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. Last Updated: 07/27/2016

Milosevic's Wasteland

To save an 82-year-old grandmother huddled alone in her house in Pec, one rare Serbian soldier who had not lost his own humanity posted an eloquent sign on her front door: "A person lives here."

But most of his comrades apparently had learned to see Naxhie Salilu as something less than a person. Despite the sign on the door, Serbian soldiers set fire to her house, and when she managed to douse the flames, they tried again, and then a third time, according to an account by Washington Post reporter R. Jeffrey Smith. Only the arrival of NATO troops and the withdrawal of the Serbs saved her life.

Many others were not saved, of course; how many others we still do not know. Every village, it seems, has its mass grave, its blood-stained cellars, its scraps of clothing and bones poking above hurriedly shoveled earth.

And so once again the rest of us are left to wonder: How could people do such things? How could Serbian soldiers, some of them hardly more than boys, loving sons in many cases, one perhaps an affectionate tease of his kid sister back home, another devoted to a grandmother of his own - how could they try to burn an 82-year-old grandmother alive, and joke about eating her once she was cooked?

How could they shoot old men, throw grenades into rooms packed with women and children, decapitate, mutilate and torture?

These are not new questions, and there will be no new answers; on some levels, no answers at all. And yet, as after the Holocaust, Cambodia's killing fields and Rwanda's genocide, it will not be enough to say that these atrocities are inexplicable.

They were, it's important first to note, planned and deliberate. Slobodan Milosevic's campaign to force most ethnic Albanians to leave Kosovo was carefully organized, highly complex and astonishingly efficient. It relied on terror, on "demonstration killings," as Kenneth Roth of Human Rights Watch said last week, as a motivating force.

And though most deportees are now likely to return, it would not be accurate to say that Milosevic's campaign entirely failed. NATO did well to stand up to Serbian aggression, but that does not mean that, as President Clinton said, "We have reversed it."

Kosovo is laid waste. Everything of value, from washing machines to medical equipment to children's doll collections to German marks, has been looted and carted back to territory that Milosevic still controls. The once-lively market town of Pec, like other Kosovo towns and cities, is in ruins. Virtually every family has lost a loved one or suffered in some other way. Far from being "reversed," the damage that Serbian forces inflicted will reverberate down through generations.

But if Milosevic had a plan, that does not explain how he found so many people willing to carry it out. And yet here, too, there are answers of a sort.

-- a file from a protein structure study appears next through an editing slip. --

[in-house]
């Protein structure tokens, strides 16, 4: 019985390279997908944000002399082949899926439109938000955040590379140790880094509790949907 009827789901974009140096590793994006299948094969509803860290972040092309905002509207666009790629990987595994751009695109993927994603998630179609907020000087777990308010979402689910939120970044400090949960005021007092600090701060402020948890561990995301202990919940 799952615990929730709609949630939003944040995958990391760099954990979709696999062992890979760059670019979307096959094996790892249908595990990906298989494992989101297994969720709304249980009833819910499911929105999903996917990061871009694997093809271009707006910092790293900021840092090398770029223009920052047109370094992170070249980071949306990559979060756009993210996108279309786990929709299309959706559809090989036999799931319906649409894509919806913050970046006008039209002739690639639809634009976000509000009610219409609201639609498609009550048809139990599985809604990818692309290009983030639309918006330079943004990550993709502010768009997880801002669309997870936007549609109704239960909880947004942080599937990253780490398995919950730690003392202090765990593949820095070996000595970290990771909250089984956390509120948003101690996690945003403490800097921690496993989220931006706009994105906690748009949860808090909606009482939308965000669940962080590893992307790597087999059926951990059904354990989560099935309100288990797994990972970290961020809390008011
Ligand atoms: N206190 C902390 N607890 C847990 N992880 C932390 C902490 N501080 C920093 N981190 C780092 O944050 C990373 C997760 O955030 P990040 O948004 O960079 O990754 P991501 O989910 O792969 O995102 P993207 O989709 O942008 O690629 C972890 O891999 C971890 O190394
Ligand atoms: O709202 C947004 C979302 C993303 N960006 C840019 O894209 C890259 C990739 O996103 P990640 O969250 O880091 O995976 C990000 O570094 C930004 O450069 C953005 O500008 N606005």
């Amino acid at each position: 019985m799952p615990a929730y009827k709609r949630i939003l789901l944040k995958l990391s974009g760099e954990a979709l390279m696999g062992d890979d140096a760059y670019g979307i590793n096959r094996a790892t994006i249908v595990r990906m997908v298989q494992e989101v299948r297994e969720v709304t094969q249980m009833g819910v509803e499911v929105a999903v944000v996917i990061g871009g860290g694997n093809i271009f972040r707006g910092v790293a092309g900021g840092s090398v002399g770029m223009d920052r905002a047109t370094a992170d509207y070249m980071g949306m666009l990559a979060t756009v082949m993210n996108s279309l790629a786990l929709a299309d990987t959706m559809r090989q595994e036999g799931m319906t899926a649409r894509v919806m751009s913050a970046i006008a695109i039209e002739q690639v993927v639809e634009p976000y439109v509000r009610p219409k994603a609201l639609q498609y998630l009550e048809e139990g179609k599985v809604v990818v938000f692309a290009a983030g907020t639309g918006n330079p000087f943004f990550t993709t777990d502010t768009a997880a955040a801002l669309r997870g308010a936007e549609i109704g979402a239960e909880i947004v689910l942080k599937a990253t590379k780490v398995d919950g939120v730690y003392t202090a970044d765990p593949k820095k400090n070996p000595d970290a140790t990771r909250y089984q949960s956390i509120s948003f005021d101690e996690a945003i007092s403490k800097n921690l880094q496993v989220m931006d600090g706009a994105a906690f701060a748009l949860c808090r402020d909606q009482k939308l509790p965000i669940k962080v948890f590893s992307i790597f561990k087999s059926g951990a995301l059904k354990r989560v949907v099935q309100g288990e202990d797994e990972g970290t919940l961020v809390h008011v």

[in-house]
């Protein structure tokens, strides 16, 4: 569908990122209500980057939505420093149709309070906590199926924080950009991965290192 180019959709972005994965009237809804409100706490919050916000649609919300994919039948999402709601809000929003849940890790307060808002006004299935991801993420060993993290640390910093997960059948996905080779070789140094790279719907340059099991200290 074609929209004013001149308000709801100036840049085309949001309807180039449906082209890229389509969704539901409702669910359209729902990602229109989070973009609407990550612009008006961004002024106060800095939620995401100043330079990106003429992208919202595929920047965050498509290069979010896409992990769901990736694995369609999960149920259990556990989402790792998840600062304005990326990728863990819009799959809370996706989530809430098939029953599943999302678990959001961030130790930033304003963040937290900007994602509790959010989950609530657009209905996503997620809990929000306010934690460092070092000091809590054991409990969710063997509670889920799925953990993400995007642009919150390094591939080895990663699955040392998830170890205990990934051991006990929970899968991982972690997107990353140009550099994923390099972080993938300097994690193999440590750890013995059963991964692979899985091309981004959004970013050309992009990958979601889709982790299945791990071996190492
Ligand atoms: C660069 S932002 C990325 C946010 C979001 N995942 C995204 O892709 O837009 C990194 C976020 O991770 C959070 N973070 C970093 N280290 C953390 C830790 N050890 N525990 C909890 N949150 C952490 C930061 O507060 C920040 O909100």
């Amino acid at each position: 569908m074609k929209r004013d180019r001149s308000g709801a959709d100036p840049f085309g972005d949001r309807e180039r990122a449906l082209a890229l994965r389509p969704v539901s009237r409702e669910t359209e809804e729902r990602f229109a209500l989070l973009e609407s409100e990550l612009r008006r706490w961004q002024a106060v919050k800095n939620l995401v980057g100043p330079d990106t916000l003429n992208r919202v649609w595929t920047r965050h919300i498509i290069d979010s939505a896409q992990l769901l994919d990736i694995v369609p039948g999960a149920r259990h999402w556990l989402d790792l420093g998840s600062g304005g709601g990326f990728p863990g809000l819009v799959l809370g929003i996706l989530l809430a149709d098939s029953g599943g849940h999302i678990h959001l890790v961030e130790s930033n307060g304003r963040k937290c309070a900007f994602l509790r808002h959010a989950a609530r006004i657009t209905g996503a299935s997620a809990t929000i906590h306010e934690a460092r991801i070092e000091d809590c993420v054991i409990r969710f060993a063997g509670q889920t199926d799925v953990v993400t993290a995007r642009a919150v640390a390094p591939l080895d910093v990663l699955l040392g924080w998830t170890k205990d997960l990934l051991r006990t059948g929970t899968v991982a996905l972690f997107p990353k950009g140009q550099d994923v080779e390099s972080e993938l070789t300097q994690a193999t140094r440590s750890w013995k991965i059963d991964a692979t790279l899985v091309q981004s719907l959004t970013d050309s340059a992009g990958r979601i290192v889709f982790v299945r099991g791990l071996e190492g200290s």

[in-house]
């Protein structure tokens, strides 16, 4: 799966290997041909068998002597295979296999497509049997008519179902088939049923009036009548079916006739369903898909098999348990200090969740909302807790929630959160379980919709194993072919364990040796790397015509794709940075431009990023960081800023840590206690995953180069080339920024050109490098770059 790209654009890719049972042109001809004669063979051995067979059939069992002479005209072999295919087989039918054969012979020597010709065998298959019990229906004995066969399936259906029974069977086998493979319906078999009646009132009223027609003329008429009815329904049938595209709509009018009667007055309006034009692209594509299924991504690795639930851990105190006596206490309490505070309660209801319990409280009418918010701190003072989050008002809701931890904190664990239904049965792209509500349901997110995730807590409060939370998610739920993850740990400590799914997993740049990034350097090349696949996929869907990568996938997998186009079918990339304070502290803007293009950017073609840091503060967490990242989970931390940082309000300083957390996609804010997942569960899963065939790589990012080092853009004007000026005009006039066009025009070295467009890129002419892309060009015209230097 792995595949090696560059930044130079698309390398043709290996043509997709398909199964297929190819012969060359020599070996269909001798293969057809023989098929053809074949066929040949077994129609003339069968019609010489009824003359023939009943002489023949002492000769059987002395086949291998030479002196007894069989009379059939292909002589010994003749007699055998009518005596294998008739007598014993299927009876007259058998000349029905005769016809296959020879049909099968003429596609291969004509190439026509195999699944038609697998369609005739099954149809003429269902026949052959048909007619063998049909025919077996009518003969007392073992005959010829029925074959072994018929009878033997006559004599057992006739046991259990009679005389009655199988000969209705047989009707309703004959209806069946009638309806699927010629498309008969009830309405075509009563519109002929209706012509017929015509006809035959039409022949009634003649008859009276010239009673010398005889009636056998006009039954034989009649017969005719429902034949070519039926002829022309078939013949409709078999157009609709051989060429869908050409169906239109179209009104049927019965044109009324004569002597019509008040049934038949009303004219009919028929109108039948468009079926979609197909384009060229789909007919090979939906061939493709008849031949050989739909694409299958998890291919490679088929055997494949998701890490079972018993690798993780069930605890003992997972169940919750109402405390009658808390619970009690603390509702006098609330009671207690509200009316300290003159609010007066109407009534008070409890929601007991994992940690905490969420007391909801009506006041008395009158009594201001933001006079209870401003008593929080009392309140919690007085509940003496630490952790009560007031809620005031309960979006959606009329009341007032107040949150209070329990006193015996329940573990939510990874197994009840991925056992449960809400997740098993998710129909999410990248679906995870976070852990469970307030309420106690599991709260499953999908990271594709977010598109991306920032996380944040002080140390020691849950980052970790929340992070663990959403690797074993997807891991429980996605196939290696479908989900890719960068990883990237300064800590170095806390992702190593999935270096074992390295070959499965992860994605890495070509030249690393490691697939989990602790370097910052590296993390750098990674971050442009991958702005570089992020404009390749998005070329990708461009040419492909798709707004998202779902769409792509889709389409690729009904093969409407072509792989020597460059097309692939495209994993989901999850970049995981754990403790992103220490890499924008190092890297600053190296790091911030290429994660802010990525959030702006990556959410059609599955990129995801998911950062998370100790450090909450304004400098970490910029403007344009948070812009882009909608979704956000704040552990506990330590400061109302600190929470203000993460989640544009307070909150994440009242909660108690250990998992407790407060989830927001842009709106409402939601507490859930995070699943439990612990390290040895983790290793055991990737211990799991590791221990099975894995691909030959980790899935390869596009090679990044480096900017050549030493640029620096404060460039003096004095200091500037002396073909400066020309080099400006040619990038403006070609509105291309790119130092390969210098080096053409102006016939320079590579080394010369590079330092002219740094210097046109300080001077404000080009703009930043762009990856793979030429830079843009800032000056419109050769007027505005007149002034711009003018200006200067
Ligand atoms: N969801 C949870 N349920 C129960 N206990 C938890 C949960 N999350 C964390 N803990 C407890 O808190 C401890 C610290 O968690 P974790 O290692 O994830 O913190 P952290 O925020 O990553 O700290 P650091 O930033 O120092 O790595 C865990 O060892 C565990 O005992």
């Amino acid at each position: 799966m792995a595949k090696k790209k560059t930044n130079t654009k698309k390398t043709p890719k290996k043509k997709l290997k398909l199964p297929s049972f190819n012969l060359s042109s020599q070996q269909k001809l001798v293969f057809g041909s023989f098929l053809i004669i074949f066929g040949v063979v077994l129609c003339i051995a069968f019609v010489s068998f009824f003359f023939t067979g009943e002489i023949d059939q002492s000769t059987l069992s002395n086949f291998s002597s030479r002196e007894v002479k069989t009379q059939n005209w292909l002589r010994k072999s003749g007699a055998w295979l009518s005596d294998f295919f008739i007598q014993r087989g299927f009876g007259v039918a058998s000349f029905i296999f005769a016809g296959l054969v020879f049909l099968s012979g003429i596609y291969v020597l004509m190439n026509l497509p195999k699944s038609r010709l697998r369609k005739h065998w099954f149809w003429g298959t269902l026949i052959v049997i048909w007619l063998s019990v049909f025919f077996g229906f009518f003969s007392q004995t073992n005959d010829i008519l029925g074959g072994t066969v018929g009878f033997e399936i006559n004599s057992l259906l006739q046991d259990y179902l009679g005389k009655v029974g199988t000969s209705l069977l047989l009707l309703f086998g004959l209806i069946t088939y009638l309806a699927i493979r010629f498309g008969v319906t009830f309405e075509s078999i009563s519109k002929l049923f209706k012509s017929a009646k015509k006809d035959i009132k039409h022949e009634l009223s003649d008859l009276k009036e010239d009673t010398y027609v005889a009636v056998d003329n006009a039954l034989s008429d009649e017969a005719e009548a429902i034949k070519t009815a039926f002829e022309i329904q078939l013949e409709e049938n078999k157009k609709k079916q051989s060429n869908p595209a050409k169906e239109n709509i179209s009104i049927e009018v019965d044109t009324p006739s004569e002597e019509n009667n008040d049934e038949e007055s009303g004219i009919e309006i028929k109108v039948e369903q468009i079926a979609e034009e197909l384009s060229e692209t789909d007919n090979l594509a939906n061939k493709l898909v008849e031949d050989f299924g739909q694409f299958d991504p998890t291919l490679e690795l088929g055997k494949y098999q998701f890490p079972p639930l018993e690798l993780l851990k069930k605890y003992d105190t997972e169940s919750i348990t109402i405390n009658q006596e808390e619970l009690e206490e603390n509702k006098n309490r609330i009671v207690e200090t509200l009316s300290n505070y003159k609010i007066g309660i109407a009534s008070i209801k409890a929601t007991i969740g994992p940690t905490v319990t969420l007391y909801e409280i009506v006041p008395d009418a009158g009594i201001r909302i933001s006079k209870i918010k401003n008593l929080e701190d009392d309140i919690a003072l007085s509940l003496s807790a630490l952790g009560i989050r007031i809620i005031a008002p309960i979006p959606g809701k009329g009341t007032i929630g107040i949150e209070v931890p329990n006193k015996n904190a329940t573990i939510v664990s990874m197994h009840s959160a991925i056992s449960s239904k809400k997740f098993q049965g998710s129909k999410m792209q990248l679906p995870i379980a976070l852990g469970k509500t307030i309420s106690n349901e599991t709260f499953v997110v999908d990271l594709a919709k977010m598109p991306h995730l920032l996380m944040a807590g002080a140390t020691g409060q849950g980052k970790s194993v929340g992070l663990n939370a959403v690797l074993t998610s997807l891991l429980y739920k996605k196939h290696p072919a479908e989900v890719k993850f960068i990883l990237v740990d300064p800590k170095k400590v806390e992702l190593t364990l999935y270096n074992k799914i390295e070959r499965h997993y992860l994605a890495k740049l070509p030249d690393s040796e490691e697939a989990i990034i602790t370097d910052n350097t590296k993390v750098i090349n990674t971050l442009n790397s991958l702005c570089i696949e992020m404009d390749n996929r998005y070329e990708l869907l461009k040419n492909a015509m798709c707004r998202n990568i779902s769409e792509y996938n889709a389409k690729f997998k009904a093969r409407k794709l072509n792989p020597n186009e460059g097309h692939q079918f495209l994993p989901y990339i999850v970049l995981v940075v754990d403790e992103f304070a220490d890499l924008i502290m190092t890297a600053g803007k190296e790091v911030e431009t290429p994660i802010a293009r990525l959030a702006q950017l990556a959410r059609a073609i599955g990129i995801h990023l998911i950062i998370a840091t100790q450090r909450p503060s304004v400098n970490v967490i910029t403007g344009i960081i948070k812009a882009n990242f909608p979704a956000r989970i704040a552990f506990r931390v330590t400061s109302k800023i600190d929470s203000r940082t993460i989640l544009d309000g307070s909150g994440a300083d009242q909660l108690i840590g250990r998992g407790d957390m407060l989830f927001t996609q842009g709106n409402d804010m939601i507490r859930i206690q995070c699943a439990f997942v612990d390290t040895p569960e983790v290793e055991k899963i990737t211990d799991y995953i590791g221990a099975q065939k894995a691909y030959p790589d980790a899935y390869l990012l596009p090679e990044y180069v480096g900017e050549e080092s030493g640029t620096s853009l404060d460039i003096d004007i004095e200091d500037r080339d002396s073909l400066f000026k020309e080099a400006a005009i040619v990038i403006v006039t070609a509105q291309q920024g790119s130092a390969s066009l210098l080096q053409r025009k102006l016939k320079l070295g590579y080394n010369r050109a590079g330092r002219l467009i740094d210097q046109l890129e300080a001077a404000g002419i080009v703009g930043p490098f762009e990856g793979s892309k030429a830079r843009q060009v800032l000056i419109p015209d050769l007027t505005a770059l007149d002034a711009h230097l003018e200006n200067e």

They start, as always, with a dictatorship using a closed and manipulated press to dehumanize its intended victims. Neil Kressel, author of "Mass Hate: The Global Rise of Genocide and Terror," notes that Nazi Germany made movies alternating footage of rats gnawing through granaries with footage of Jews working in German businesses. Rwandan Hutus referred to Tutsis as "insects." In Serbia, Kosovo Moslems were dehumanized as backward, overbreeding infidels and demonized as dangerous rapists of Serbian women.

The next step is authorization, the apparent granting of legal and moral approval from someone higher up. Finally, Kressel said, comes routinization.

It's not yet clear how many of the worst atrocities were committed by the army and police, how many by local Serbian civilians and how many by paramilitary thugs, such as those led by the war criminal Arkan. Such thugs often develop such a strong sense of identification with their groups, psychologists say, that when an order comes to kill or rape, refusing becomes too painful a repudiation of identity. Rebels in Sierra Leone have taken that phenomenon to its extreme, seizing pre-adolescent boys and forcing them to kill their own relatives or villagers so that the criminal band becomes their only possible family.

A principal motive for the paramilitary forces in Kosovo, according to Branimir Anzulovic, was plunder.

"You can find such criminals in any society," said Anzulovic, author of "Heavenly Serbia: From Myth to Genocide." "But then there is another question - the silence of most Serbs, their failure to express any outrage."

There are a few brave and honest Serbs who have spoken out against Milosevic's war against civilians. But all of Serbia's institutions work against such voices. The media are controlled. The Serbian Orthodox Church, even as it called for Milosevic's resignation, could summon indignation only about the Serbian exodus from Kosovo, not the atrocities committed against the Moslem Kosovars.

For neither side can there be rapid repair. For many Kosovars, euphoric now at going home, there will soon come "a period of real recognition of the extent of their loss and the difficulty of recovery," said Dr. Jennifer Leaning, who has worked with Kosovars in association with Physicians for Human Rights.

In the long run, though, it may take Serbian society even longer to heal, since even the first step, acknowledgment of its crimes, seems so distant.

"We can all start working like nothing happened," a municipal Serbian police chief in Kosovo, Tomislav Simic, said last week. Of all the imaginable outcomes to this tragedy, that is probably the only one that can be ruled out with certainty.

Fred Hiatt is a member of The Washington Post's editorial-page staff.